Wednesday, April 8, 2009

Vegetable Garden Update, April

It's the time of year in the vegetable garden when there is a whole lot going on but not much to harvest. So, what am I harvesting?

Not this stuff...

Vit Mache (aka cornsalad) going to seed.

And not this stuff...

Crimson Flowering Favas, which are growing and blooming like crazy, but not setting one damn bean. Beautiful plant, but what's the point if it doesn't produce? I've been threatening it daily...

Not this stuff either...

The brassica bed. Spigariello Broccoli, Portuguese Cabbage, and Cavolo Nero in full bloom. I'm keeping it around because I don't need this bed until May and the bees and beneficial insects LOVE these flowers. I've got to yank them and prepare this bed for tomatoes in about 2 weeks.

Ah, here's something...

There's green garlic in back that I've been pulling. The other night I made whole wheat spaghetti with a generous amount of sauteed green garlic and pancetta, pine nuts and shredded Senposai. The carrots in the foreground won't be ready for a while. There are just a few carrots left from the fall planting. I used some of them in Carrot Top Soup the other night from Deborah Madison's book Local Flavors. Yes, carrot tops, the feathery green carrot leaves as well as the roots go into the soup. Very unusual and very tasty. My husband, who usually notices anything unusual that I put in front of him, slurped it up without questioning and said it was really good.

That's the Senposai above, after I harvested a number of leaves which accounts for it's ragged appearance. It's something that I've never grown before so I only tried a few plants to begin with. I really like it in the pasta that I made. It grows to harvestable size quickly (40 days according to the catalog) and is supposed to resist bolting. A spring planting shouldn't bolt until fall but mine is already bolting. That's probably because I stressed it by keeping it in cell packs too long and then planted it too close together (should be 12" to 18"apart), or perhaps I started it too early. It's the only F-1 hybrid that I'm growing at the moment, being a cross between Komatsuna (Japanese mustard spinach) and regular cabbage. Fedco is offering a stabilized open pollinated selection, but I thought I would try the F-1 version first so that I could get to know the vegetable before trying a potentially variable open pollinated version. I'm going to start a few more plants to see if they will make it through the summer.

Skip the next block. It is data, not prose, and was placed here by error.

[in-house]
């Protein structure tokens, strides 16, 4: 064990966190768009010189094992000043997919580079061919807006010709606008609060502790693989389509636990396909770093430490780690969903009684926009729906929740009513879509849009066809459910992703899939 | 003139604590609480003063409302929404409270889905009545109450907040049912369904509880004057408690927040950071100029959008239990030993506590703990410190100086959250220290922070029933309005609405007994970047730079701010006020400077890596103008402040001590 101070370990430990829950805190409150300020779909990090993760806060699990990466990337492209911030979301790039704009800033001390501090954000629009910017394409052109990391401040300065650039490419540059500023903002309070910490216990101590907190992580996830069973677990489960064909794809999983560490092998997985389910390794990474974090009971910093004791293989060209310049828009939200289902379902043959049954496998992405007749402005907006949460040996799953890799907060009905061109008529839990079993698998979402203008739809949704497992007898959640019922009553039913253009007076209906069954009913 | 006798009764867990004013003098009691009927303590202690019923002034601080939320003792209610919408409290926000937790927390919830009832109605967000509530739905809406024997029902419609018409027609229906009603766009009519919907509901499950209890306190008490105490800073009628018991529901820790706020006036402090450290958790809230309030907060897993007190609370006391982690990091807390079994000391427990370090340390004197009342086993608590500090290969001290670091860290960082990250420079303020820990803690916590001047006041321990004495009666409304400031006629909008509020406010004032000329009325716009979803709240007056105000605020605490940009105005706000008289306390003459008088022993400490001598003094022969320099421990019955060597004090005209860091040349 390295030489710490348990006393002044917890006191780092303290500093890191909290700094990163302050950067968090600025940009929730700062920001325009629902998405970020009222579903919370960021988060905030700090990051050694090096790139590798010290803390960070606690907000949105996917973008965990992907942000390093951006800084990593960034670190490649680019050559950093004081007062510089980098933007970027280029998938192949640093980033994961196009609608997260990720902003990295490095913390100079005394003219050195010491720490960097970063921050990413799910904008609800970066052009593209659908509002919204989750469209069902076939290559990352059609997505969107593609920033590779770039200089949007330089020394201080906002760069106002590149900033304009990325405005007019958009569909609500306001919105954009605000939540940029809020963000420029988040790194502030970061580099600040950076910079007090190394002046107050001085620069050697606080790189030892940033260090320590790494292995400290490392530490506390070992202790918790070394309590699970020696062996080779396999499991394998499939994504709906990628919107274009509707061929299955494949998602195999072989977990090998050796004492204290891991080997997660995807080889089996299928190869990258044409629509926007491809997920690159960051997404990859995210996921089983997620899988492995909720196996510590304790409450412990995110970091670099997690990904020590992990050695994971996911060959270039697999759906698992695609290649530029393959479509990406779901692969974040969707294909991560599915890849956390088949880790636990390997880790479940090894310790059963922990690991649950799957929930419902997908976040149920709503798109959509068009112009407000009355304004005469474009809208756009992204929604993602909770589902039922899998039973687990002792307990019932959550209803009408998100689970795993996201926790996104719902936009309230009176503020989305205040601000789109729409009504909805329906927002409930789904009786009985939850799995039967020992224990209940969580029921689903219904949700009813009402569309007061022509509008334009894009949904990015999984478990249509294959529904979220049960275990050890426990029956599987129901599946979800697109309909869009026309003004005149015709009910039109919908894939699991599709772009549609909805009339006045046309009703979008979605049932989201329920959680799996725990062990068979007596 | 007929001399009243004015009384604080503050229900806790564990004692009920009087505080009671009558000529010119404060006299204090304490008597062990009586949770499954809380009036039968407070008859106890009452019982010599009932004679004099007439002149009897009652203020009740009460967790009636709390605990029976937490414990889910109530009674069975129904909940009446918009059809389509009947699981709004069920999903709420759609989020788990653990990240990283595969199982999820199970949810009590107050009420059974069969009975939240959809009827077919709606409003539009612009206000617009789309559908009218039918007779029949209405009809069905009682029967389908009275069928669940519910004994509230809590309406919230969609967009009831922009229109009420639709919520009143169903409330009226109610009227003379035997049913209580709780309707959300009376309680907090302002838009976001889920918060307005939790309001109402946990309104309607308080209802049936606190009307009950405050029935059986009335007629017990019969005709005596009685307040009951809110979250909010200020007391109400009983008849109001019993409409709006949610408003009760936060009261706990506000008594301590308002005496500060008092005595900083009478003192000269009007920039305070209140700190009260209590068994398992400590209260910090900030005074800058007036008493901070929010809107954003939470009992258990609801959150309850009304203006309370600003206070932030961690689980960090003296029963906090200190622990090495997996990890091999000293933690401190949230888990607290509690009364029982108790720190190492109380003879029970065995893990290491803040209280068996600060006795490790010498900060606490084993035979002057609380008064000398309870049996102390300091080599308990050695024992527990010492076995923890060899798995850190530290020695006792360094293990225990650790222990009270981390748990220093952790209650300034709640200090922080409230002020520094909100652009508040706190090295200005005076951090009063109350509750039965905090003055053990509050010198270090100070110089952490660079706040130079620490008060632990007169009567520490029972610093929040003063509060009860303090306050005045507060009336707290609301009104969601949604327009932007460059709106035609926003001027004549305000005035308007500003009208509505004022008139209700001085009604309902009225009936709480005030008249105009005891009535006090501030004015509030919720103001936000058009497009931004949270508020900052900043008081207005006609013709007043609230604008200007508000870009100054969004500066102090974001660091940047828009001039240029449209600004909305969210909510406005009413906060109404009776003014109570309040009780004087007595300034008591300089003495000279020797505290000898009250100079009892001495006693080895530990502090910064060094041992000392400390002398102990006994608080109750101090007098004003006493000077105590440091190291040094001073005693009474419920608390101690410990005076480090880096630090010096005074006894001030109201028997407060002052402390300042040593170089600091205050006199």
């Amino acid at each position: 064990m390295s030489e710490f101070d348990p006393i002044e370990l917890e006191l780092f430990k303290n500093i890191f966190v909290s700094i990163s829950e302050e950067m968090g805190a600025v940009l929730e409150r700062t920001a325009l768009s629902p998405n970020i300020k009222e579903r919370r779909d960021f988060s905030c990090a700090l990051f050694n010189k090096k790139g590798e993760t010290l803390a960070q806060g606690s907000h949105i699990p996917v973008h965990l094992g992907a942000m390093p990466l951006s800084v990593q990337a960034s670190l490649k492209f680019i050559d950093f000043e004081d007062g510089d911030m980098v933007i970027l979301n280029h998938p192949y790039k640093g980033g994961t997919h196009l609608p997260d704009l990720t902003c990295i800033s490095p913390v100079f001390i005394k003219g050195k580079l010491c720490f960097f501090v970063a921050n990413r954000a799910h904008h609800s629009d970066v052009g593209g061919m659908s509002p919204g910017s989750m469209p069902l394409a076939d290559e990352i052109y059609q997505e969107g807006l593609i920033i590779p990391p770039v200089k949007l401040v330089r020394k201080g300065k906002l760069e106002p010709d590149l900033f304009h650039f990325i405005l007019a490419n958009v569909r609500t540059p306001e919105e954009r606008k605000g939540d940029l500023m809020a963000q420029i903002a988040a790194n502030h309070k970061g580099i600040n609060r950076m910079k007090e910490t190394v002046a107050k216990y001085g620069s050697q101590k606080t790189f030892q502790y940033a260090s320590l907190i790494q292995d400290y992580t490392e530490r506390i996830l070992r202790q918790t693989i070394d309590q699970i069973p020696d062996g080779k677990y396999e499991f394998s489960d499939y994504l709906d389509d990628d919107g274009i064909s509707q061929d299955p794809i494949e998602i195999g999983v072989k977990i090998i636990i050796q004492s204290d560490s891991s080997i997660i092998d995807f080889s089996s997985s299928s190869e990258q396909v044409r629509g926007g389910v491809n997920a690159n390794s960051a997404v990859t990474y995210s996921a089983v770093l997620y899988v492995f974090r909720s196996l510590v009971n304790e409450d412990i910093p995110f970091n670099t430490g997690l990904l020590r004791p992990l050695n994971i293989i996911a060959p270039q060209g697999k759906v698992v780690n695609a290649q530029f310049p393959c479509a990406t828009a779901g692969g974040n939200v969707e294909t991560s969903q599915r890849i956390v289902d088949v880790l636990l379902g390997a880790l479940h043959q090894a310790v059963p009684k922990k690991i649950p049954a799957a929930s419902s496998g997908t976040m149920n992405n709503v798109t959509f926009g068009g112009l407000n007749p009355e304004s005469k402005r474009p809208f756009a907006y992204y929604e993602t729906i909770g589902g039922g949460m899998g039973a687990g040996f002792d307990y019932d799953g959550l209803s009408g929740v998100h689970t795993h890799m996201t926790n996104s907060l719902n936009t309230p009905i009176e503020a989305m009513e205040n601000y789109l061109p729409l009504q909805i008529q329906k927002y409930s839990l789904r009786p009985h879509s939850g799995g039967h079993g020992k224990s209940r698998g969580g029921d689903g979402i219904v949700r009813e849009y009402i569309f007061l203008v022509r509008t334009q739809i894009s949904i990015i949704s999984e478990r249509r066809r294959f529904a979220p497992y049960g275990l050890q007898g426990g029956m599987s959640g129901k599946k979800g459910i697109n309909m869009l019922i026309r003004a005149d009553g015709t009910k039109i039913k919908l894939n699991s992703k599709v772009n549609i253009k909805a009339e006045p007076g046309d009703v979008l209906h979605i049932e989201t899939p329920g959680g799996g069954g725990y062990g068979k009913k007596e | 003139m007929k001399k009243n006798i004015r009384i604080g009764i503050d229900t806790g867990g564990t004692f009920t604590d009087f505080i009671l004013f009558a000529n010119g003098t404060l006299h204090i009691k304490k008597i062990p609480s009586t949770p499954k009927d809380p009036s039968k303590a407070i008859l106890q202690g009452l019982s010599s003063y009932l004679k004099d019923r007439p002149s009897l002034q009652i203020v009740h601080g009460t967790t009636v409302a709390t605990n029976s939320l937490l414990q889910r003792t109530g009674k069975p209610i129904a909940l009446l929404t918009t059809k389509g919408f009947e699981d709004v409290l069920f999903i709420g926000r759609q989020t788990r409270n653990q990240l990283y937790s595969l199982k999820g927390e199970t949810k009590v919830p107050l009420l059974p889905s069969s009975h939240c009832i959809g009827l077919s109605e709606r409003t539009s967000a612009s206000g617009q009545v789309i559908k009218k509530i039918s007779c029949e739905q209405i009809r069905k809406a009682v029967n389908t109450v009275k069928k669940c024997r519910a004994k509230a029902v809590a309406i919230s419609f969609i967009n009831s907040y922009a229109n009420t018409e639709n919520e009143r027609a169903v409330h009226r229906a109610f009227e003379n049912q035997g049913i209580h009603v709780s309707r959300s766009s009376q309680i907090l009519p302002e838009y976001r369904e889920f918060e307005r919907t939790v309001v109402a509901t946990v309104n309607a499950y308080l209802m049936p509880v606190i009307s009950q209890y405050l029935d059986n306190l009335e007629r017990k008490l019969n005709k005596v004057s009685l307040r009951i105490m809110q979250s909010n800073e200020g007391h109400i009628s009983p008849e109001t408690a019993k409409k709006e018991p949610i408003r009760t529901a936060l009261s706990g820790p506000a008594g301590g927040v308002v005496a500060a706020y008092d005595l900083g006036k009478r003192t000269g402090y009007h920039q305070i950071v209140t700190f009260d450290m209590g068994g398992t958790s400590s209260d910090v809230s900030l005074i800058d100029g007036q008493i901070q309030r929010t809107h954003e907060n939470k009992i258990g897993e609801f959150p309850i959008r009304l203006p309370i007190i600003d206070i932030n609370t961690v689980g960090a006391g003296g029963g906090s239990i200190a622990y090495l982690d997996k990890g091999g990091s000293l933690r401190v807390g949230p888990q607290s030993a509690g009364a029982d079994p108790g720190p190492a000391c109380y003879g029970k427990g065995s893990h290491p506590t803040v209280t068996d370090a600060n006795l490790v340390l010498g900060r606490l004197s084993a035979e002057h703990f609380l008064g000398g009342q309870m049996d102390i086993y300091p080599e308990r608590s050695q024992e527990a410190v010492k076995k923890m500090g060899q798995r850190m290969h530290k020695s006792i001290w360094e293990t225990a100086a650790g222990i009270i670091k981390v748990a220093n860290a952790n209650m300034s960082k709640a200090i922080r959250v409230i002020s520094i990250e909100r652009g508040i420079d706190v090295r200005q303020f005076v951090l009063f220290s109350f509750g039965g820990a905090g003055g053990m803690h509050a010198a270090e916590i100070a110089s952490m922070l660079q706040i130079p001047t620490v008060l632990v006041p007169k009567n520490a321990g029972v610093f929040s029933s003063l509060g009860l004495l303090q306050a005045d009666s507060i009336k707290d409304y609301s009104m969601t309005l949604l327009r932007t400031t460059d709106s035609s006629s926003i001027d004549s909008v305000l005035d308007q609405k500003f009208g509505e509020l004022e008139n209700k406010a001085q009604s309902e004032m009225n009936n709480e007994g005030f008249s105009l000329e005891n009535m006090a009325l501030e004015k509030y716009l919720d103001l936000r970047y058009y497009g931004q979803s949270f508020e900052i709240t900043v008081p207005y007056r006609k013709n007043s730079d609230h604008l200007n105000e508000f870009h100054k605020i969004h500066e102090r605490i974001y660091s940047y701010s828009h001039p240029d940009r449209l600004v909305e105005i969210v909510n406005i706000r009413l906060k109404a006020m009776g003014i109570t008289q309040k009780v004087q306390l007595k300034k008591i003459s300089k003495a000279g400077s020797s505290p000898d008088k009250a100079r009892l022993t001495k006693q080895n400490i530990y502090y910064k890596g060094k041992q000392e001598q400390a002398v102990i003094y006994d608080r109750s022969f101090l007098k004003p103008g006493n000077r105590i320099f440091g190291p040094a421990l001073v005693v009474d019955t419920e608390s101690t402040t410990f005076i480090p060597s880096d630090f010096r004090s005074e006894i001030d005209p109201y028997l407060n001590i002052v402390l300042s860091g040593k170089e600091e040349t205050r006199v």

This Golden Chard plant is massive right now, it's on the verge of bolting. I'm not harvesting from this plant anymore, but there are two other smaller plants that I am still picking from.

And here's something that's just getting big enough to pick...

Pine Tree Lettuce Mix. I'll start picking this on a cut-and-come-again basis any day now.

And, pictured above is a new Arugula that I'm trying. It looks like I can start picking baby arugula now! I got the seeds for Tuscan Arugula from the Seed Ambassadors Project through the Seed Savers Exchange. The project is also offering many of its seeds to the general public on its website

This has a long way to go...

Royal Burgundy and Landreth Stringless bush snap beans. I started these in paper pots and planted them out as soon as the cotyledons started poking up out of the soil.

Further along but still a way to go...

Snap and Snow Peas, still under protective bird netting. The birds don't seem to as interested in the vegetable garden as they were a few weeks ago, but I'm not taking any chances yet.

And below...

Aleppo pepper from last year making a comeback. Behind, at the base of the black metal tower, are the painted serpent cucumbers emerging. Harvest time is still a long way away.

And yet another comeback being made below...

A Santa Lucia pepper that died to the ground but is resprouting from the base of the plant. I just can't bear to throw out a plant that has signs of life.

So, what else is going on in the vegetable garden? There are three flats of tomato plants sitting on my living room floor at the moment (thank goodness for tile floors). We've had cold wet weather the last couple of days, otherwise they would be outside. There is also one flat of pepper plants. There used to be more, but because of neglect and stupidity on my part about two thirds of my pepper seedlings bit the dust. Oh well, there's more pots under the grow lights again. I can also than goodness for a long growing season.